MILTON — Santa Rosa County voters on Tuesday decided to continue the 18-year-old half-cent school infrastructure surtax for another 10 years.
Of 12,196 voters, 74.37 percent approved the tax. They represent 9.15 percent of the county’s 133,343 registered voters, according to the Supervisor of Elections office.
So, what’s next?
Other than maintenance and upgrades, the tax will fund two new schools: one in the Holley-Navarre area and the other in Pace, according to Santa Rosa County School District Superintendent Tim Wyrosdick.
“We expect to build at least two (schools) over the next five to eight years with the possibility of a third,” Wyrosdick said. “We bought property six to seven years ago to put a school (in Holley-Navarre). We also bought property off Highway 90 to build a school in Pace. With the tax passed, that gives us the flexibility to use those dollars to build those schools,” he said.
These will be kindergarten through eighth-grade schools, according to Wyrosdick; they will be similar to Central School, a K-12 campus in Chumuckla. The new schools will keep the older and younger students separate, according to Wyrosdick.
“You have to build differently. They’re modeled so they don’t mix the population,” he said.
The district will also need a high school on the county’s south end in about eight years, according to Wyrosdick. At 2,200 students, Navarre High School is over capacity and Gulf Breeze High is landlocked for expansion.
Bond language added to the referendum this year allows the district to borrow against future revenue to build these schools sooner, according to Wyrosdick.
The tax also will fund the district’s science, technology, engineering, art and math initiative.
“The referendum states the tax is for renovation, new construction, but also new technology,” Wyrosdick said. “We purchased quite a bit with the half-cent sales tax. It’s really important, especially since we embarked on the STEAM initiative, the technology generated by these dollars. We’d otherwise not be able to do that.”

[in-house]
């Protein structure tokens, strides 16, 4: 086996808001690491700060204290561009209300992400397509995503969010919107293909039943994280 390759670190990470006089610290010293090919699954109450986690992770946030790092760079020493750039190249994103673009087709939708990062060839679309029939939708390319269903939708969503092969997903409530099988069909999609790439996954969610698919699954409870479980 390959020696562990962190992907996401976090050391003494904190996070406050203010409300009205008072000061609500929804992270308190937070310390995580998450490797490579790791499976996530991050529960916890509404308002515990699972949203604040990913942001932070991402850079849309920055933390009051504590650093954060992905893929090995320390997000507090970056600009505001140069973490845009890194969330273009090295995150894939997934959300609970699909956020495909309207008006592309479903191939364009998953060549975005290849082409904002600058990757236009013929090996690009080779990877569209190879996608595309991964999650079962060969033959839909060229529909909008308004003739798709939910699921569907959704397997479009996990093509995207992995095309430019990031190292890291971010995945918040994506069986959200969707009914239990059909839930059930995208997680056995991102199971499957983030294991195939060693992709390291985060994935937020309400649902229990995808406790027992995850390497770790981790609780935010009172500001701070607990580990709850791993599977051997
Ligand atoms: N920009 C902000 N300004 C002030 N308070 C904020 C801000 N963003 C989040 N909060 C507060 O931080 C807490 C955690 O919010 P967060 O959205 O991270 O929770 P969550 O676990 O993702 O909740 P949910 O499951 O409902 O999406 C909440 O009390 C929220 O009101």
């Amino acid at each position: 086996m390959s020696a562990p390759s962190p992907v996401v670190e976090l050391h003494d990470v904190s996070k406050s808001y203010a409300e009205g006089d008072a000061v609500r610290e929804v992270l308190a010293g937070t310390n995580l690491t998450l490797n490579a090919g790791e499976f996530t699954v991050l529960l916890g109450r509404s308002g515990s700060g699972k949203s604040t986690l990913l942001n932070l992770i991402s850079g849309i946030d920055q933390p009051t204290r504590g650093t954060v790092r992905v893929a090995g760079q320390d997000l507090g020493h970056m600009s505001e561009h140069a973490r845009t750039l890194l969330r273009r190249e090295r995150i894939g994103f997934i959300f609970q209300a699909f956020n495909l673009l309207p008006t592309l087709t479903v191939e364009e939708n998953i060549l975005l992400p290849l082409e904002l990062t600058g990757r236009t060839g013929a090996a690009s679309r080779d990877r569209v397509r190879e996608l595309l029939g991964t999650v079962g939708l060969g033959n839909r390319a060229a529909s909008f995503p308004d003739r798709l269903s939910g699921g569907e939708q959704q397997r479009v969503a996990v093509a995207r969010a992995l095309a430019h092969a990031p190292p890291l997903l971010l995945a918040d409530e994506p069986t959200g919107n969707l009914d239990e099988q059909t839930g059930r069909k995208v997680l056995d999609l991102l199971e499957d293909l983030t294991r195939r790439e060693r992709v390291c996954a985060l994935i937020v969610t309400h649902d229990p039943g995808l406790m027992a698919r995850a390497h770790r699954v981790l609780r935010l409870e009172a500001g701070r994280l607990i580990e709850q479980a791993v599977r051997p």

Nick Holmes said he cast his ballot in favor of the initiative because his wife, Sarah, is in her first year working for Santa Rosa Adult School. The couple recently moved to the area from Kentucky.
“We chose (Santa Rosa County) over Pensacola because of the schools,” Holmes said.
If voters turned against the tax extension, one-third of the school district’s capital outlay budget would have been slashed, according to Joey Harrell, the district’s assistant superintendent of administrative services.
“We would have been in some dire straits to build and maintain our facilities,” he said.
“If there was no sales tax, we wouldn’t be able to do construction or build schools,” Wyrosdick said. “We would see schools go unrepaired. They’d be overcrowded and there would be no new schools because there is no other revenue source to build schools. We’d be pretty desperate,” he said.
“We have become very reliant on those dollars to keep our facilities maintained in a manner that is safe and conducive for our students,” Harrell said. “The taxpayers have entrusted in us again.
“We have shown that we are good stewards, and we will continue to be.”